Poor drinking water quality is one of the main causes of acute diarrheal disease in developing countries. The study investigated the relationship between fecal contamination of hands, stored drinking water, and source waters in India. We further evaluated the environmental and behavioral factors associated with recontamination of water between collection and consumption. The bacterial contamination, that is, Escherichia coli (log10 most probable number per two hands), found on mothers' hands (mean = 1.11, standard deviation [SD] = 1.2, N = 152) was substantially higher than that on their children younger than 5 years (mean = 0.64, SD = 1.0, and N = 152). We found a low level of E. coli (< 1 per 100 mL) in the source water samples; however, E. coli contamination in stored drinking water was above the recommended guidelines of the World Health Organization. The study also found that E. coli on hands was significantly associated with E. coli in the stored drinking water (P < 0.001). Moreover, E. coli was positively associated with gastrointestinal symptoms (odds ratio 1.42, P < 0.05). In the households with elevated levels (> 100 E. coli/100 mL) of fecal contamination, we found that 43.5% had unimproved sanitation facilities, poor water handling practices, and higher diarrheal incidences. The water quality deterioration from the source to the point of consumption is significant. This necessitates effective interventions in collection, transport, storage, and extraction practices when hand-water contact is likely to occur. These findings support the role of hands in the contamination of stored drinking water and suggest that clean source water does not guarantee safe water at the point of consumption.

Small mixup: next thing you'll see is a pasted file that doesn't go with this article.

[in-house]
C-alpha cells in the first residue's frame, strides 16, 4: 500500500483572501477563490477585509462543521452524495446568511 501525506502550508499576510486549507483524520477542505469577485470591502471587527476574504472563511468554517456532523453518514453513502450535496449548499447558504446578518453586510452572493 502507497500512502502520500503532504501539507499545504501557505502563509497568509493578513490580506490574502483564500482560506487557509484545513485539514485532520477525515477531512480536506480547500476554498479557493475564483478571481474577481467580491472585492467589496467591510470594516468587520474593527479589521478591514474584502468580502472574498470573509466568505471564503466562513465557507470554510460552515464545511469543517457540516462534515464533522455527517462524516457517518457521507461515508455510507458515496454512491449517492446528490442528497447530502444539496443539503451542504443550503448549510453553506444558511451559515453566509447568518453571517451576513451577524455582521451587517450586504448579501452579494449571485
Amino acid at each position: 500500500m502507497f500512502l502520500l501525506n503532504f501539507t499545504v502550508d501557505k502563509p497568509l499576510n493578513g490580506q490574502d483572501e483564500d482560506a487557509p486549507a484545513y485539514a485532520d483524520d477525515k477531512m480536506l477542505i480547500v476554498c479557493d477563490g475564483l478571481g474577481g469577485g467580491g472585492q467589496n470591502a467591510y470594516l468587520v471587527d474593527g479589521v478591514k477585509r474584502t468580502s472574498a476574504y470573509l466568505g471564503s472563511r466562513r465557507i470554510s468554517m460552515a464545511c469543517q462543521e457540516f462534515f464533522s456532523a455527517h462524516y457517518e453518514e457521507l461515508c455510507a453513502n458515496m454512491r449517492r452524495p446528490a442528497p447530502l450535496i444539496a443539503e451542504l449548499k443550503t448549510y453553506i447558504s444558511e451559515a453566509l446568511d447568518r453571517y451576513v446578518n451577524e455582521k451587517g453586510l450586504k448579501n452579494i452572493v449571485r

ASJC Scopus subject areas
- Infectious Diseases